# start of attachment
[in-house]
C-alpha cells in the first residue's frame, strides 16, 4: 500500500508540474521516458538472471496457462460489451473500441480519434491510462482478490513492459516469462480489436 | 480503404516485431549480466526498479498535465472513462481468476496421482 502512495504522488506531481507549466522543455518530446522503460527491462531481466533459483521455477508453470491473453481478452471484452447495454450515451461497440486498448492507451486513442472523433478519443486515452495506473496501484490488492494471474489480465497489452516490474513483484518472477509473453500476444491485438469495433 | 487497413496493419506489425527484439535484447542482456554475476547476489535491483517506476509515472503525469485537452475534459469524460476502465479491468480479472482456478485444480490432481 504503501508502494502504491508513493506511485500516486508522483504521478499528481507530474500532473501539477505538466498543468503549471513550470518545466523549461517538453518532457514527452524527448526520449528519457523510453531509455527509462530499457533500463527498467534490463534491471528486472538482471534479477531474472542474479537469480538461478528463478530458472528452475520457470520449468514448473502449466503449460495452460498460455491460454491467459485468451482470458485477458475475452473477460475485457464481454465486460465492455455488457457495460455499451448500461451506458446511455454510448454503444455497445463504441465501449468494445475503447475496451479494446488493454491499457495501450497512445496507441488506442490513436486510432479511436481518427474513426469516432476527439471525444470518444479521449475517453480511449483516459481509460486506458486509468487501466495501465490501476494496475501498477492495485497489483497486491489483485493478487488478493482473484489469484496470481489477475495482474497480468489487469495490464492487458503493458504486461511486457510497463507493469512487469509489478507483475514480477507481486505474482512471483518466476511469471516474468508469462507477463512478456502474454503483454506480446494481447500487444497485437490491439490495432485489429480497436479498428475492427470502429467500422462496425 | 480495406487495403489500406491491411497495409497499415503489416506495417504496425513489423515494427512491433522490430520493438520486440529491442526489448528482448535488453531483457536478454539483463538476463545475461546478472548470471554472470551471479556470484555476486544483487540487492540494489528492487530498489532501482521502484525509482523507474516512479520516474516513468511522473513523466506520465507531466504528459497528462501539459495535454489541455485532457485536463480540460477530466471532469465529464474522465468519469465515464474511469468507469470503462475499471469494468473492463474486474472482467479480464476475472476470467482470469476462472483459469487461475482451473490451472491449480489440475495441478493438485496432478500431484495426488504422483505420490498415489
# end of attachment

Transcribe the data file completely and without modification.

[in-house]
C-alpha cells in the first residue's frame, strides 16, 4: 500500500508540474521516458538472471496457462460489451473500441480519434491510462482478490513492459516469462480489436 | 480503404516485431549480466526498479498535465472513462481468476496421482 502512495504522488506531481507549466522543455518530446522503460527491462531481466533459483521455477508453470491473453481478452471484452447495454450515451461497440486498448492507451486513442472523433478519443486515452495506473496501484490488492494471474489480465497489452516490474513483484518472477509473453500476444491485438469495433 | 487497413496493419506489425527484439535484447542482456554475476547476489535491483517506476509515472503525469485537452475534459469524460476502465479491468480479472482456478485444480490432481 504503501508502494502504491508513493506511485500516486508522483504521478499528481507530474500532473501539477505538466498543468503549471513550470518545466523549461517538453518532457514527452524527448526520449528519457523510453531509455527509462530499457533500463527498467534490463534491471528486472538482471534479477531474472542474479537469480538461478528463478530458472528452475520457470520449468514448473502449466503449460495452460498460455491460454491467459485468451482470458485477458475475452473477460475485457464481454465486460465492455455488457457495460455499451448500461451506458446511455454510448454503444455497445463504441465501449468494445475503447475496451479494446488493454491499457495501450497512445496507441488506442490513436486510432479511436481518427474513426469516432476527439471525444470518444479521449475517453480511449483516459481509460486506458486509468487501466495501465490501476494496475501498477492495485497489483497486491489483485493478487488478493482473484489469484496470481489477475495482474497480468489487469495490464492487458503493458504486461511486457510497463507493469512487469509489478507483475514480477507481486505474482512471483518466476511469471516474468508469462507477463512478456502474454503483454506480446494481447500487444497485437490491439490495432485489429480497436479498428475492427470502429467500422462496425 | 480495406487495403489500406491491411497495409497499415503489416506495417504496425513489423515494427512491433522490430520493438520486440529491442526489448528482448535488453531483457536478454539483463538476463545475461546478472548470471554472470551471479556470484555476486544483487540487492540494489528492487530498489532501482521502484525509482523507474516512479520516474516513468511522473513523466506520465507531466504528459497528462501539459495535454489541455485532457485536463480540460477530466471532469465529464474522465468519469465515464474511469468507469470503462475499471469494468473492463474486474472482467479480464476475472476470467482470469476462472483459469487461475482451473490451472491449480489440475495441478493438485496432478500431484495426488504422483505420490498415489